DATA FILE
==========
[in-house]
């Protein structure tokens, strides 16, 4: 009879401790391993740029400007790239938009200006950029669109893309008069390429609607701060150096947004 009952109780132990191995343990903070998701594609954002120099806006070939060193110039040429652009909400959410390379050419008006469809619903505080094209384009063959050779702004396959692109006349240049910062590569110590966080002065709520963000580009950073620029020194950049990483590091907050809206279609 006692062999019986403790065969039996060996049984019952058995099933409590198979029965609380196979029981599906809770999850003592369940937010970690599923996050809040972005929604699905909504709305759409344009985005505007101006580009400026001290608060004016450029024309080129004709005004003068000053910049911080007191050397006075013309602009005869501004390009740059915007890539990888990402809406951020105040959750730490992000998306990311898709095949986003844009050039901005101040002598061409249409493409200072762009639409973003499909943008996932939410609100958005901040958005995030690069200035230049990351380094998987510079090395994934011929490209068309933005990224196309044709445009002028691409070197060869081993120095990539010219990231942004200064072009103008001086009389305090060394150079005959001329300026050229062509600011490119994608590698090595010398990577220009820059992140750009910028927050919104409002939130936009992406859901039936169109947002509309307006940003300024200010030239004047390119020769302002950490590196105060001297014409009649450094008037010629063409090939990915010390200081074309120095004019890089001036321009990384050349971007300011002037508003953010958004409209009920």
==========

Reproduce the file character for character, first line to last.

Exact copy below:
[in-house]
């Protein structure tokens, strides 16, 4: 009879401790391993740029400007790239938009200006950029669109893309008069390429609607701060150096947004 009952109780132990191995343990903070998701594609954002120099806006070939060193110039040429652009909400959410390379050419008006469809619903505080094209384009063959050779702004396959692109006349240049910062590569110590966080002065709520963000580009950073620029020194950049990483590091907050809206279609 006692062999019986403790065969039996060996049984019952058995099933409590198979029965609380196979029981599906809770999850003592369940937010970690599923996050809040972005929604699905909504709305759409344009985005505007101006580009400026001290608060004016450029024309080129004709005004003068000053910049911080007191050397006075013309602009005869501004390009740059915007890539990888990402809406951020105040959750730490992000998306990311898709095949986003844009050039901005101040002598061409249409493409200072762009639409973003499909943008996932939410609100958005901040958005995030690069200035230049990351380094998987510079090395994934011929490209068309933005990224196309044709445009002028691409070197060869081993120095990539010219990231942004200064072009103008001086009389305090060394150079005959001329300026050229062509600011490119994608590698090595010398990577220009820059992140750009910028927050919104409002939130936009992406859901039936169109947002509309307006940003300024200010030239004047390119020769302002950490590196105060001297014409009649450094008037010629063409090939990915010390200081074309120095004019890089001036321009990384050349971007300011002037508003953010958004409209009920």